Sydney Morton/Capital News

Interior Health wants you to protect your lungs with the smoky skies

Kelowna - With wildfires comes with the risk of smoke pollution across the Interior.

Several wildfires are creating smoky skies across Okanagan communities and residents living in close vicinity to a fire are reminded to take precautions to protect their lung health, according to an Interior Health news release.

Wildfires are a regular part of summer in B.C. With wildfires comes the potential for wildfire smoke pollution in and around communities across the Interior. The best way to deal with smoke pollution is to be prepared and take measures to reduce your exposure to smoke, the release said.

Smoke affects each person differently, based on his or her health, age and exposure. Smoke exposure can be particularly concerning for infants, the elderly and those who have underlying medical conditions such as asthma, diabetes, and lung (asthma/COPD) or heart disease as well as pregnant women, the release said.

The following can reduce the health risks associated with wildfire smoke:

· Reduce outdoor activity on smoky days.

· Find a clean air shelter such as large public buildings like libraries, community centres and shopping malls as they often have cleaner, cooler air than smaller buildings or the outdoors.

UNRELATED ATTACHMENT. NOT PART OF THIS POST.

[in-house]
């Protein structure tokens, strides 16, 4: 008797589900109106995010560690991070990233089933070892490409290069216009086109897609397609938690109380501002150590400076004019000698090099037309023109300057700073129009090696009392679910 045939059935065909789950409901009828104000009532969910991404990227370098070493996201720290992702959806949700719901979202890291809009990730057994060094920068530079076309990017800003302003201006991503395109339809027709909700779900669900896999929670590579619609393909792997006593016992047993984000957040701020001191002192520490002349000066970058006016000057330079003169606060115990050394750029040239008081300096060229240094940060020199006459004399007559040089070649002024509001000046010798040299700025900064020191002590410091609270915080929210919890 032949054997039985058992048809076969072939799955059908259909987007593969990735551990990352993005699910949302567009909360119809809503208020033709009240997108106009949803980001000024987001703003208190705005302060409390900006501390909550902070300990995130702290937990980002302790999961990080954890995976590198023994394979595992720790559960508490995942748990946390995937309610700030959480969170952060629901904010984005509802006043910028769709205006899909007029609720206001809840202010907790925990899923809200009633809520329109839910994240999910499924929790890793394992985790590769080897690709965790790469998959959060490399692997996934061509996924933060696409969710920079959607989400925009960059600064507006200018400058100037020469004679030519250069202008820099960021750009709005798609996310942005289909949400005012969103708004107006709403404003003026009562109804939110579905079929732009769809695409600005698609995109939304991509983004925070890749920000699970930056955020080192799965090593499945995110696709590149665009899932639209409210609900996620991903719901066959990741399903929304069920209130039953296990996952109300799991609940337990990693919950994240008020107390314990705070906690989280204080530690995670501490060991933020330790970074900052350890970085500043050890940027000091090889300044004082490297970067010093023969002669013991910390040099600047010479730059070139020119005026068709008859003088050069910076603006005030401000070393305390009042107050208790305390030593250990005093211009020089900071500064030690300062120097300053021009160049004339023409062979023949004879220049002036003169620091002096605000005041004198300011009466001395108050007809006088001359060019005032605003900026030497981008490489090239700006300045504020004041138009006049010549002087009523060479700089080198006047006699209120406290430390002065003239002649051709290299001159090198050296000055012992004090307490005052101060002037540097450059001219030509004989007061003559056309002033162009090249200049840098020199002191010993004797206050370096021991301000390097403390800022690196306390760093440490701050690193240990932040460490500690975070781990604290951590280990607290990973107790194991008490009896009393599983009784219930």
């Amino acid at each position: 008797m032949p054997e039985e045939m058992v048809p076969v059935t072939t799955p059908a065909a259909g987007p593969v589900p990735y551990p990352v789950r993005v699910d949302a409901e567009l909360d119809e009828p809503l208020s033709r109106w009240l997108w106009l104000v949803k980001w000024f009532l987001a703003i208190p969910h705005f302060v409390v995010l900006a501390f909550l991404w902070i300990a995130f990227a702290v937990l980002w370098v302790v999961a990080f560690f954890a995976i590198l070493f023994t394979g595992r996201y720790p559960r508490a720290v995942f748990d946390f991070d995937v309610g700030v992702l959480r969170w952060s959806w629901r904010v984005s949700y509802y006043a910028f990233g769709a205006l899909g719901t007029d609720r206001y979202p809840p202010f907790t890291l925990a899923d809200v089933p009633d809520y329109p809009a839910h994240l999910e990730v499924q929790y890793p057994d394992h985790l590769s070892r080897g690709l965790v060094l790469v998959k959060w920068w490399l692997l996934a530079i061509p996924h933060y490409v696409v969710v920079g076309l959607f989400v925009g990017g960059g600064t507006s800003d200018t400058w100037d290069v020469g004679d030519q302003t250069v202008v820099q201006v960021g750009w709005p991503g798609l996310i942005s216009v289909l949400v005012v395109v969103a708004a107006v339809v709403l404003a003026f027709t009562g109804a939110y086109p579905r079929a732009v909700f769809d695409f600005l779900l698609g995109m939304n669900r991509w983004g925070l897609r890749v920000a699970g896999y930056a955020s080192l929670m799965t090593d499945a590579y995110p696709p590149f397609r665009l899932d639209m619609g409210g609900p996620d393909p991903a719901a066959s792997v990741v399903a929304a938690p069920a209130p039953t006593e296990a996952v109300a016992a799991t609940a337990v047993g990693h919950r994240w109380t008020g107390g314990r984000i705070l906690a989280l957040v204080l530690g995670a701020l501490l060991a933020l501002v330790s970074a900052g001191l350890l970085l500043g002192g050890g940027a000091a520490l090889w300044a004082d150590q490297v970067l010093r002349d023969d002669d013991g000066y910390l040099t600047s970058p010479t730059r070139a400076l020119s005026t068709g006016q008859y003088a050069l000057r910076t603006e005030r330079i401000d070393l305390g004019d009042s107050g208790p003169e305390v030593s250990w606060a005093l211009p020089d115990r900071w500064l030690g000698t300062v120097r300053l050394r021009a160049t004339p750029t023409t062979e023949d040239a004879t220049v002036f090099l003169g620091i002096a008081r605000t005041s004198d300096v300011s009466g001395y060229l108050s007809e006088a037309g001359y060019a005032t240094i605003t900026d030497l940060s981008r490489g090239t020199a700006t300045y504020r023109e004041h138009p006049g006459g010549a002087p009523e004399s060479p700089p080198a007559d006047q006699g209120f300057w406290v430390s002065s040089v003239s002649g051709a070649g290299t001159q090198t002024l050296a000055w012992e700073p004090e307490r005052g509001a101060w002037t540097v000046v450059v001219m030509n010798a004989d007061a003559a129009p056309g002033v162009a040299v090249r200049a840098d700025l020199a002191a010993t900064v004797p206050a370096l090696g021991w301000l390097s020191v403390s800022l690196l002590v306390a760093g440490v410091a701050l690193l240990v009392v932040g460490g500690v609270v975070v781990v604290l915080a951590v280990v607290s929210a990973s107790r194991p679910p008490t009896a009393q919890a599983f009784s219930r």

· Consider purchasing a commercially available HEPA (high-efficiency particulate air) filter and creating a filtered air room in your house.

· Travel to areas with better air quality – conditions can greatly vary across geographic areas and elevations.

· People with asthma or other chronic illness should activate their asthma or personal care plan.

· Pay attention to local air quality reports and the conditions around you as smoke concentrations may vary and change over short periods and over small distances. A heavy bluish-white haze, possibly accompanied by the smell of smoke, is an indication smoke concentrations are higher than usual. Check the Air Quality Health Index in your area, the release said.


edit@kelownacapnews.com

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